But he can still climb, run, swim, etc just as well. For some people, at least, that is an issue which gets in the way of seeing that he is really suffering from his wounds.At 1 hp, he can't fight as well, because a lucky hit from a goblin can drop him.
Part of the issue is that D&D has a very unstable mix of resolution systems - combat is resolved on a "plot point deletion model", whereas climbing and swimming are resolved on a Runequest or Traveller style "make a sucessful skill roll model". As is pretty notorious, the do don't mix effortlessly.
If natural healing is on a weekly cycle, and healing magic on a daily cycle, the game will always default to high magic and clerics/wands/potions etc.What the healing debate is partially getting at is an issue of pacing: how much time should be spent to get all of your resources back? IMO, this should be a longer timescale, because it reinforces the idea that each encounter is a small part of a whole.
If you want a long cycle on health resources, you have to apply this to healing magic or you won't get it. And once healing magic is on the same cycle, it would make sense to put all other spells on the same cycle (assuming we're going with Vancian "slots").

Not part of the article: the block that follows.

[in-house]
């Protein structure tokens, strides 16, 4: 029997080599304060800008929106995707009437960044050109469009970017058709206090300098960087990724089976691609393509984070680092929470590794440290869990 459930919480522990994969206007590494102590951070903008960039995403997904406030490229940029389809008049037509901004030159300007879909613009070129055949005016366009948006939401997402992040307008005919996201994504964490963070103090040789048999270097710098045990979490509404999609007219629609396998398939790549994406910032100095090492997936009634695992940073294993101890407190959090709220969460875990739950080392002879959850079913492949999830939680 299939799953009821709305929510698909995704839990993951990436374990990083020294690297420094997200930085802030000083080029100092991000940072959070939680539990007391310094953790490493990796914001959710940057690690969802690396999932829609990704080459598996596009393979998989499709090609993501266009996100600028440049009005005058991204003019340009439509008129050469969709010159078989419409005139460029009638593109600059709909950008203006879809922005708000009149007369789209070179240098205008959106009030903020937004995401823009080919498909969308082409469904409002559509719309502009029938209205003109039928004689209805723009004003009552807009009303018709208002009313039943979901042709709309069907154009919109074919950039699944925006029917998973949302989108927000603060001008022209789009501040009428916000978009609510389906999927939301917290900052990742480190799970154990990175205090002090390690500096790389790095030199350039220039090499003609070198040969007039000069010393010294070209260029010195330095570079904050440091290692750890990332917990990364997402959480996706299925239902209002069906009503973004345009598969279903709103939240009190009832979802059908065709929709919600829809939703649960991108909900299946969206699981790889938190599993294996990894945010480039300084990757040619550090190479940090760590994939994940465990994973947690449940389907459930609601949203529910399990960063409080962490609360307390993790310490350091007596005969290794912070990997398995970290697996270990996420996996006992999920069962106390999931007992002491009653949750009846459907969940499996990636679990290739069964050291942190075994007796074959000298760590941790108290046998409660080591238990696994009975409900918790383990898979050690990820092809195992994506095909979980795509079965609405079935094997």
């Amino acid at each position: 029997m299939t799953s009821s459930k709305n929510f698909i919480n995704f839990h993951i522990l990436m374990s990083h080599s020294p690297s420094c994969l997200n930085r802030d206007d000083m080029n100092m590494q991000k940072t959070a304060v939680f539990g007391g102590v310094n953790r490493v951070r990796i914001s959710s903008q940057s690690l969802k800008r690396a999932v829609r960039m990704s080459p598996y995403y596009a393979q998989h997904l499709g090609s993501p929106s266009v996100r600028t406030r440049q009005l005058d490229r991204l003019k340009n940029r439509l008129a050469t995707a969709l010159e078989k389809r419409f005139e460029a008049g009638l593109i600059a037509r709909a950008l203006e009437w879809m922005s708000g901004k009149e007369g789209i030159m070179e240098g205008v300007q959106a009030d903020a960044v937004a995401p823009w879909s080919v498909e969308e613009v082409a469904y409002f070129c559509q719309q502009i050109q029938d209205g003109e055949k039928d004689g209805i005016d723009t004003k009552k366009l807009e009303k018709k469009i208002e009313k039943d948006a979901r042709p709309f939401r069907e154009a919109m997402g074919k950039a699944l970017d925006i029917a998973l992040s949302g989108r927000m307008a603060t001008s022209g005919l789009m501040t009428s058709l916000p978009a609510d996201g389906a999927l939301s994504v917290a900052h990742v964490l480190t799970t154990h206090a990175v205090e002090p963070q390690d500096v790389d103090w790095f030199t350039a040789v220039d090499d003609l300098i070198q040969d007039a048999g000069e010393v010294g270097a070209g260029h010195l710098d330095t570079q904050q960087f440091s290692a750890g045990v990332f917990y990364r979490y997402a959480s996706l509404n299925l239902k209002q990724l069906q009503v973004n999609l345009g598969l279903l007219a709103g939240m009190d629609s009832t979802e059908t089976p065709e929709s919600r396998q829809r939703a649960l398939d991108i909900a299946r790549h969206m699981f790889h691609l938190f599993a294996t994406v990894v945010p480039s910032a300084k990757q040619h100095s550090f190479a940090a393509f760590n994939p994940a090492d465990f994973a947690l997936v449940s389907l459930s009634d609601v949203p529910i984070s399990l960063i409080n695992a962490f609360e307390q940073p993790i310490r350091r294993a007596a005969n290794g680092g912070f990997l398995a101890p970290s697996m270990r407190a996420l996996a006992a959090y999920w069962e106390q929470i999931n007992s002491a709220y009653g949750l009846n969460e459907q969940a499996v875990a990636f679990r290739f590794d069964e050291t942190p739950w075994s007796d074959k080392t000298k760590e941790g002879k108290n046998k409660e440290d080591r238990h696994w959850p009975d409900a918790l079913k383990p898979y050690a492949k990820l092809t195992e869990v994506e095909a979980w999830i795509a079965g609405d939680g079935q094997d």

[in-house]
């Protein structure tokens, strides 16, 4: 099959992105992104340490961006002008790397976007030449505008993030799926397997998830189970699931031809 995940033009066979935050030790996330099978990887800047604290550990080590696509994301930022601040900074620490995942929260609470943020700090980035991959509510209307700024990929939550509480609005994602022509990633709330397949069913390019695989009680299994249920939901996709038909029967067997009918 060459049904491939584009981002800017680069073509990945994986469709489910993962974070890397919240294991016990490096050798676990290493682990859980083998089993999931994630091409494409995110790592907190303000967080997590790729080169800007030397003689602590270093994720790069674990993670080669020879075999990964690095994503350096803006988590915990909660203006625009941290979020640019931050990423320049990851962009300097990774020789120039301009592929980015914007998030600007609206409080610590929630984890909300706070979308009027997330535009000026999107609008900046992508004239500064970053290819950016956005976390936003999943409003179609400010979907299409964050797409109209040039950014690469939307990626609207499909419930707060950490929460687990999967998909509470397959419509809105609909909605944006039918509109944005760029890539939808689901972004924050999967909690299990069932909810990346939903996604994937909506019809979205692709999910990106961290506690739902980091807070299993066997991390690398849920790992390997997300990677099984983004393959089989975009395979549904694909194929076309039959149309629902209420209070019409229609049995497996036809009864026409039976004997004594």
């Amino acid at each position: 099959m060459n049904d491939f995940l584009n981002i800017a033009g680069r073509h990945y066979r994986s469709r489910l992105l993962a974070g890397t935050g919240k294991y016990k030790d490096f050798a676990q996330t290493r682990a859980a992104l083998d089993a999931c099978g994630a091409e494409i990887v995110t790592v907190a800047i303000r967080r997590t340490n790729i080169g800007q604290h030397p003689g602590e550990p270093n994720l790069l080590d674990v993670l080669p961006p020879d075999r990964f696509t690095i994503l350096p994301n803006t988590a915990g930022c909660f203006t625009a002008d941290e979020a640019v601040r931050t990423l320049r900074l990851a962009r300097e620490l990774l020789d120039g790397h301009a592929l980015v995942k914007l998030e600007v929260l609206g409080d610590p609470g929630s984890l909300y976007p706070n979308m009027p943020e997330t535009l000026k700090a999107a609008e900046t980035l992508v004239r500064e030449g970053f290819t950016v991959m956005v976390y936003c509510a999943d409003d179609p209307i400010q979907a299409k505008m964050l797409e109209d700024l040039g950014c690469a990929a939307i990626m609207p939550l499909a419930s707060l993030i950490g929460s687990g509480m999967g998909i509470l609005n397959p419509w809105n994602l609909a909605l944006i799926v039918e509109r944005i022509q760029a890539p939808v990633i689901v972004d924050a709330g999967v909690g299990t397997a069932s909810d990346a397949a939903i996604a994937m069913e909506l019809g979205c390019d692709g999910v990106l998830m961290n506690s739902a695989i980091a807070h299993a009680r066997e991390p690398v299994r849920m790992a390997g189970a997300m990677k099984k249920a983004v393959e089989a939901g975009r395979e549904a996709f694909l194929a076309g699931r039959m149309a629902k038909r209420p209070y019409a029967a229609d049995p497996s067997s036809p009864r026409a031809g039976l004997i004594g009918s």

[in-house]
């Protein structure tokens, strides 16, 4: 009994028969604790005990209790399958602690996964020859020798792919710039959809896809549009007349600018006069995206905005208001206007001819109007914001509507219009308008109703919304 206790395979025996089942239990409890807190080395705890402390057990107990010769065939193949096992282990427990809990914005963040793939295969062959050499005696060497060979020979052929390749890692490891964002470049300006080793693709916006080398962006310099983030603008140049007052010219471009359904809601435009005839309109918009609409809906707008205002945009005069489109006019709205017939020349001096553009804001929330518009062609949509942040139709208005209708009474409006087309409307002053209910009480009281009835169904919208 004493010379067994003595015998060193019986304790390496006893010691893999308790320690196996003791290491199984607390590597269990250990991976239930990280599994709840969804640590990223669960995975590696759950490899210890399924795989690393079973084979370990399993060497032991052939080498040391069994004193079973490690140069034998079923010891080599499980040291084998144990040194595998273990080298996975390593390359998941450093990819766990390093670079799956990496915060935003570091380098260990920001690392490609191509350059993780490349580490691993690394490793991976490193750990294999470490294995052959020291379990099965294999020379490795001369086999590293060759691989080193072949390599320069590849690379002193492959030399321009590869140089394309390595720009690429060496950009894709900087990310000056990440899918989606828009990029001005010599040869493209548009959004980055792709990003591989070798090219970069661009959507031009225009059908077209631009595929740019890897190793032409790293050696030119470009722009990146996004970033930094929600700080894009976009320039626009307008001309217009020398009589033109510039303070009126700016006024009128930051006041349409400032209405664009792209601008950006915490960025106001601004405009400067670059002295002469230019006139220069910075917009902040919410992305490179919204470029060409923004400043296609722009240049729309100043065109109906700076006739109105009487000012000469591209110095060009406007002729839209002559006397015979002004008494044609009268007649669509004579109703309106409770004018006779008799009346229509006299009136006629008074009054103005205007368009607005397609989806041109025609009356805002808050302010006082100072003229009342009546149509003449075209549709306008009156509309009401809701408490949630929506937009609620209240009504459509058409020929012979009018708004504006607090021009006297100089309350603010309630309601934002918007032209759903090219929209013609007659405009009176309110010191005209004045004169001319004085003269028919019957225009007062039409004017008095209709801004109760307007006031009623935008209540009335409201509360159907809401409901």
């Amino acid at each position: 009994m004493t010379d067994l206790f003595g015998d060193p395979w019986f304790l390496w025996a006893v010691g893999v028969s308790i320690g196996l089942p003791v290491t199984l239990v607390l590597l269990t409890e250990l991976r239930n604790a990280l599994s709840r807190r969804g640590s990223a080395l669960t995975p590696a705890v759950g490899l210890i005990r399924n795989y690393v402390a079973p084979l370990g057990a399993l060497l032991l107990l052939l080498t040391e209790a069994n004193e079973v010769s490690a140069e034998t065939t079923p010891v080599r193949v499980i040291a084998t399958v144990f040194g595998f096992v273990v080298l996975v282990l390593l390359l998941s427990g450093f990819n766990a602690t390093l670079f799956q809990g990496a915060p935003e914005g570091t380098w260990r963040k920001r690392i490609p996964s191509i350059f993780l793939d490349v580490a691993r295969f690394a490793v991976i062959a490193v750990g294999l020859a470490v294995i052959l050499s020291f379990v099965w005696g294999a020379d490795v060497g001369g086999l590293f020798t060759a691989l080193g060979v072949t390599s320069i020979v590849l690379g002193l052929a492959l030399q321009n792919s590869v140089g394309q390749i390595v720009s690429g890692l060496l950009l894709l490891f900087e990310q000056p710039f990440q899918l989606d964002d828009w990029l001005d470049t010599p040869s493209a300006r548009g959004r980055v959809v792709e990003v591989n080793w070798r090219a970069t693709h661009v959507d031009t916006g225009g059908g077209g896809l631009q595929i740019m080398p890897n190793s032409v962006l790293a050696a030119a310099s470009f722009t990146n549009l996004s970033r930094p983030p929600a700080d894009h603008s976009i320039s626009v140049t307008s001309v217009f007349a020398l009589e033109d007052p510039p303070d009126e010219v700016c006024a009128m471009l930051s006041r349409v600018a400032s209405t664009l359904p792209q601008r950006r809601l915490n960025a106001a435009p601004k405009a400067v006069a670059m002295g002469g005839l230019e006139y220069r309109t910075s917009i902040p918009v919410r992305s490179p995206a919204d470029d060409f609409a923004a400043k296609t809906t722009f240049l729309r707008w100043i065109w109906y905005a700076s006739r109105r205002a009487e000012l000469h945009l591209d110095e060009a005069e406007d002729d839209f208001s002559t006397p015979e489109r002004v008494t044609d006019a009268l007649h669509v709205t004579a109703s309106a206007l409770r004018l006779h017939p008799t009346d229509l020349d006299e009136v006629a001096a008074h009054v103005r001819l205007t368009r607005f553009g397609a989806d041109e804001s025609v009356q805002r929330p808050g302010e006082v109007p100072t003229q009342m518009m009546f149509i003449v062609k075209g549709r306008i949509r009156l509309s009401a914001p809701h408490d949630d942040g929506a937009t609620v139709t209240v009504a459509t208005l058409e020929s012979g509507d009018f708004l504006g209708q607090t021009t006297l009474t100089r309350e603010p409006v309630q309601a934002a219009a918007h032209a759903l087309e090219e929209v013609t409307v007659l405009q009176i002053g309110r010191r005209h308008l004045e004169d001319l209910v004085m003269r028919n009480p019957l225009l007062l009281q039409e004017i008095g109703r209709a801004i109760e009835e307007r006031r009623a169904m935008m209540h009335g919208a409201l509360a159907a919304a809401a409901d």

This is a non-sequitur, as the following example illustrates: Falling can kill you; but it doesn't follow that anything that can mitigate the consequences of a fall has to be able to stop you dying. Because not every fall actually kills you.Anything that can do HP damage can kill you.
So anything that heals HP damage needs to be able to actively remove things that can kill you.
If HP damage can kill you, then HP healing can undo fatal things.
Also: resting is not something that can actively remove things that can kill you. Resting cannot undo fatal things. You need medicine or (more likely, particularly when we're talking about swordplay) surgery. So the logic of your position is that there should be no natural healing of wounds. Burning Wheel approximates to this approach, but I think that would be too harsh for D&D.
This is just begging a truck load of questions. If it can kill you, but doesn't, then (as I already said) alleviating its consequences need not require the ability to undo mortal wounds.That is, if a hit with a sword deals HP damage, it can kill you. And if an effect heals HP damage, it can mend sword wounds.
Even if everything but your last 1 HP is all luck and plot points, if a shout from a warlord heals HP it does undo the wound that drops you from 1 hp to 0. You don't just ignore it, you don't just power through it, it effectively never happened.
In the case of warlord healing, we don't know whether or not it killed you until the healing is also adjudicated. This is just like a poison save in Gygax's AD&D - we don't know if the stinger broke the skin until after the poison save is adjudicated - but it extends the period for resolution over a slightly longer stretch of gameplay.
I don't thinkk that 4e, nor classic D&D played with strongly Gygaxian hit points, makes the assumptions that you spell out. But they are clearly instances of D&D.It's possible to design a game without these assumptions, but D&D definitely has them